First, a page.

Archive March 2018
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Unfortunately due to the adverse weather conditions our offices in Kylemore Road & Enfield are closed. We are unable to gain access to the AI call Centre in Enfield so no AI calls can be logged. The AI Technicians in certain areas may be in a position to give a service subject to the weather conditions in their area and if necessary you should contact your local AI technician directly.The health and safety of our staff is paramount so nobody should take any unnecessary risks.
A listing of the AI Technicians and their respective areas are listed here: https://www.progressivegenetics.ie/location
If you have a Milk Recording query please contact Jackie on 086-3413182
‘I’m a woman in a man’s world’: Cattle breeding advisor
This piece by Caroline Allen, recently featured on Agriland, here.
“I’m a woman in a man’s world,” acknowledges Deirdre Toal who is a cattle breeding advisor with Progressive Genetics.
“Although the number of women working for Progressive Genetics has increased since I joined, the AI (Artificial Insemination) industry is still predominantly male. This doesn’t bother me at all,” said the Roscommon native.
You will meet an odd farmer who will question what a woman would know about farming, but they are very few and far between. Once you have confidence in yourself and your product, people will have confidence in you.
“I enjoy my work in the AI industry. I enjoy being out and about and meeting people. When you are in a job 16 years you get to know a lot of people and you get to know families. In some cases, I’m now dealing with the next generation of farmers coming on,” Deirdre said.
“Genetics and cattle breeding have always been of interest to me. I love to visit a farm and see progeny from bulls I advised the farmer to use and see the positive impact they have had on his herd.”
Down Slaneyside, Patrick Fortune milks 150 spring-calving cows on his family’s farm just outside Adamstown, Co. Wexford. His Holstein Friesian herd has an average EBI (Economic Breeding Index) of €116 – €30 ahead of the national average.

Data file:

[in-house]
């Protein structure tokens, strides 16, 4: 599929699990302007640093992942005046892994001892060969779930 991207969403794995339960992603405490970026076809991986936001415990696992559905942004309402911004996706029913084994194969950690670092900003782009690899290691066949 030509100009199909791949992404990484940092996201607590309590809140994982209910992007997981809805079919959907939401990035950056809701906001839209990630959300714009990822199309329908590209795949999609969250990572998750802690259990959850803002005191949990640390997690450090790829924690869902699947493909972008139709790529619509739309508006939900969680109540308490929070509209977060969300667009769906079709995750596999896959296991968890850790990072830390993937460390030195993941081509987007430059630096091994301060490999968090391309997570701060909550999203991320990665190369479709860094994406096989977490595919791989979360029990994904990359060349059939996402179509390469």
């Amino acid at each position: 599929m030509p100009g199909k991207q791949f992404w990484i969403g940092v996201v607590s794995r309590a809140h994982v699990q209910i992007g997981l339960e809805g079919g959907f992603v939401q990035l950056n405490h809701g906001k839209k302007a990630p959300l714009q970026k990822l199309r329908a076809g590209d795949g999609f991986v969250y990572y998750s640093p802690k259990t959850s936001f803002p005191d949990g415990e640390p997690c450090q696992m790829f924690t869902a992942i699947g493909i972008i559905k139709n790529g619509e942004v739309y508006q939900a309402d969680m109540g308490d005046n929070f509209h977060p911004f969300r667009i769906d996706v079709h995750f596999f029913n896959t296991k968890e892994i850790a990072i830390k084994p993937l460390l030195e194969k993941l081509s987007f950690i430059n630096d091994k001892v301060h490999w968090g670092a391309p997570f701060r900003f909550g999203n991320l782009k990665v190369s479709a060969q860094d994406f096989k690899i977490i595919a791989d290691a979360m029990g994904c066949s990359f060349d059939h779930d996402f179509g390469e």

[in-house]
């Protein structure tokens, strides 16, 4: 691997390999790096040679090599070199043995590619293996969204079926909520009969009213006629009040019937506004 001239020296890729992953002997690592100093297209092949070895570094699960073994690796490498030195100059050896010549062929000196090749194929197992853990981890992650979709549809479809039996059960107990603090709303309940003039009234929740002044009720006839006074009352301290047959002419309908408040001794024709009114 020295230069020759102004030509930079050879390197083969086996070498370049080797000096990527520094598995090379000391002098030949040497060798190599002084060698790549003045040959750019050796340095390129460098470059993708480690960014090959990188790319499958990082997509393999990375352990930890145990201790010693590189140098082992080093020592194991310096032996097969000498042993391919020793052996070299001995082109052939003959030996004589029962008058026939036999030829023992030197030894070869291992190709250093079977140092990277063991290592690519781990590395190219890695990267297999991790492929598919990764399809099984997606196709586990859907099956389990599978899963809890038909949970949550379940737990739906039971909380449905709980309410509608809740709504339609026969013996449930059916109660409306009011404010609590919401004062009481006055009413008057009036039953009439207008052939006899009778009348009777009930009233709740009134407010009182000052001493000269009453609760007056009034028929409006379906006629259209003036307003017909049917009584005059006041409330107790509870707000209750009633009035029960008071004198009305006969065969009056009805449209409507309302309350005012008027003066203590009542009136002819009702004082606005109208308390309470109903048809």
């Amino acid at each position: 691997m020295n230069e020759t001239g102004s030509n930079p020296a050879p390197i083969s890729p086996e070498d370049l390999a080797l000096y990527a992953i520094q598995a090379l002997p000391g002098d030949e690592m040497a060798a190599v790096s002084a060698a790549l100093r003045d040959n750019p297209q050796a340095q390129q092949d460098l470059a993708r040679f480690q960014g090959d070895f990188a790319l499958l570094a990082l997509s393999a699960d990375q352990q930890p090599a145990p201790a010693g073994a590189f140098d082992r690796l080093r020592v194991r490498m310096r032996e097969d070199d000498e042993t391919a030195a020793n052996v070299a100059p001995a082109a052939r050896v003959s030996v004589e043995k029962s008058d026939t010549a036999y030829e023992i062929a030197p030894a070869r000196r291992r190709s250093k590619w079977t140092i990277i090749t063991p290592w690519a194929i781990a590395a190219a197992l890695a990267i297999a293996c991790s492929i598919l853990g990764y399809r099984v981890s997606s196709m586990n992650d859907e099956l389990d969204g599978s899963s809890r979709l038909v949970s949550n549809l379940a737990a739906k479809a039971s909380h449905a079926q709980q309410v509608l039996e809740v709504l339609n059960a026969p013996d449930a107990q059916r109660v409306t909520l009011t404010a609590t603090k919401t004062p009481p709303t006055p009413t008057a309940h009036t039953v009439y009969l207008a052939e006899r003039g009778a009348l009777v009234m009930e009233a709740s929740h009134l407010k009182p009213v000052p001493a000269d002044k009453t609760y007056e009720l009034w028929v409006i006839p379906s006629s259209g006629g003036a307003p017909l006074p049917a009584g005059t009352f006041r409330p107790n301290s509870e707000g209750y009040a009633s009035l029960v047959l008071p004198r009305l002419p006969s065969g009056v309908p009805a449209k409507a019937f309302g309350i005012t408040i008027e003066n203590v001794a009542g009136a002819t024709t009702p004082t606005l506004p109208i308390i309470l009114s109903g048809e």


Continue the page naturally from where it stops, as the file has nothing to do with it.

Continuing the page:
Robert Hovendon and Simon Cantwell, an uncle-and-nephew partnership in the making, farm on the best of ground just outside Durrow, Co. Laois.
Over the past 10 years, their herd has grown significantly – moving from 60 to over 140 cows – and they plan to milk 160-180 in the future.
Quota was a big limitation for Robert in the beginning, he said: “When quota started, we had one of our worst years ever and it kind of crippled us. I bought up more quota as the years went by and we eventually got up to 90 cows.”
Knowing the genetic merit of your herd is a key component to successfully improving traits of importance on your farm. The observed performance (e.g. 305 day milk yield) of an individual cow depends on two things:
a) the genetic merit of the cows
b) the environment in which she is performing
South of Nenagh, just over 100m above sea level, Jerry Moloney is now milking nearly 100 cows. This is up from 54 in 2010, when Jerry returned home after 10 years with Procter & Gamble.
Jerry explained: “I walked into the nuts and bolts of a very good farm.”
However, there were some areas that warranted improvement. The herd had “good fertility, but milk was poor”.
With the late spring there is a possibility of nutrition issues on farms now that could have an effect on conception rates during the coming breeding season. Negative energy balance 4-6 weeks before breeding can reduce conception rates.
Dairy Specialist Shane Leane has but together the below information which may be useful.
Low milk protein
- Low milk protein can be associated with a lack of energy in the diet of the dairy cow.
- Insufficient energy in the milking cow’s diet can result in low milk protein, low milk yields, poor fertility, poor immunity and susceptibility to disease and metabolic disorders as well as loss of body condition.
- Inadequate energy intake in early lactation can cause excessive loss of body condition and significantly impact the success of the breeding season. See graph below highlighting the influence of BCS on 3 week submission rate.
Monitoring milk protein
- Compare current milk protein percentages in the milk tank with the same time last year, use a 10 day average figure. Note when comparing figures with same time last year, account for changes in calving pattern and milk yield. If protein is more than 0.2% below same time as last year consider increasing energy intakes.
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